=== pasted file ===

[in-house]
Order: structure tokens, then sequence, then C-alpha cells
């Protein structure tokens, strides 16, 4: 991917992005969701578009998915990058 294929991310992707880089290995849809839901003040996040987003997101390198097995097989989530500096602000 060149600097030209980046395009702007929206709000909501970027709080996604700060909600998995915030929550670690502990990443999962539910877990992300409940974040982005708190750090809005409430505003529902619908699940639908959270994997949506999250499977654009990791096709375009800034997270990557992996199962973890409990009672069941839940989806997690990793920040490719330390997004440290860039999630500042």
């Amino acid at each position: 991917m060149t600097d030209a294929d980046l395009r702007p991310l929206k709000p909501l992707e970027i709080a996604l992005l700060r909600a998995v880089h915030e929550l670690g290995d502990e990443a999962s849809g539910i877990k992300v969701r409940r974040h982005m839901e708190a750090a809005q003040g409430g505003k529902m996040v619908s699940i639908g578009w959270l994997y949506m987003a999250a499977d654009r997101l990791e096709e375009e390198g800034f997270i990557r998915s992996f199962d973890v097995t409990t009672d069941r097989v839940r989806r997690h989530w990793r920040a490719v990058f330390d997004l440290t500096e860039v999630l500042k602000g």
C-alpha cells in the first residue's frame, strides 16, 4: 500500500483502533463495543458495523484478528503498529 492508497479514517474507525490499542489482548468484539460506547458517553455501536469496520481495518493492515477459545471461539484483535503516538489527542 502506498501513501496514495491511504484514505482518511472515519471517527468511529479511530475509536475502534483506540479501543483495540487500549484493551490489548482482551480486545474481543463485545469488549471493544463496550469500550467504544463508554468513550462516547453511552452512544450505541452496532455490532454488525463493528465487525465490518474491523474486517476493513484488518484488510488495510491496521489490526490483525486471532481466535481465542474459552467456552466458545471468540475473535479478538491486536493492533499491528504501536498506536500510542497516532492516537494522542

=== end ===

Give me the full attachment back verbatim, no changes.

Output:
[in-house]
Order: structure tokens, then sequence, then C-alpha cells
């Protein structure tokens, strides 16, 4: 991917992005969701578009998915990058 294929991310992707880089290995849809839901003040996040987003997101390198097995097989989530500096602000 060149600097030209980046395009702007929206709000909501970027709080996604700060909600998995915030929550670690502990990443999962539910877990992300409940974040982005708190750090809005409430505003529902619908699940639908959270994997949506999250499977654009990791096709375009800034997270990557992996199962973890409990009672069941839940989806997690990793920040490719330390997004440290860039999630500042």
């Amino acid at each position: 991917m060149t600097d030209a294929d980046l395009r702007p991310l929206k709000p909501l992707e970027i709080a996604l992005l700060r909600a998995v880089h915030e929550l670690g290995d502990e990443a999962s849809g539910i877990k992300v969701r409940r974040h982005m839901e708190a750090a809005q003040g409430g505003k529902m996040v619908s699940i639908g578009w959270l994997y949506m987003a999250a499977d654009r997101l990791e096709e375009e390198g800034f997270i990557r998915s992996f199962d973890v097995t409990t009672d069941r097989v839940r989806r997690h989530w990793r920040a490719v990058f330390d997004l440290t500096e860039v999630l500042k602000g």
C-alpha cells in the first residue's frame, strides 16, 4: 500500500483502533463495543458495523484478528503498529 492508497479514517474507525490499542489482548468484539460506547458517553455501536469496520481495518493492515477459545471461539484483535503516538489527542 502506498501513501496514495491511504484514505482518511472515519471517527468511529479511530475509536475502534483506540479501543483495540487500549484493551490489548482482551480486545474481543463485545469488549471493544463496550469500550467504544463508554468513550462516547453511552452512544450505541452496532455490532454488525463493528465487525465490518474491523474486517476493513484488518484488510488495510491496521489490526490483525486471532481466535481465542474459552467456552466458545471468540475473535479478538491486536493492533499491528504501536498506536500510542497516532492516537494522542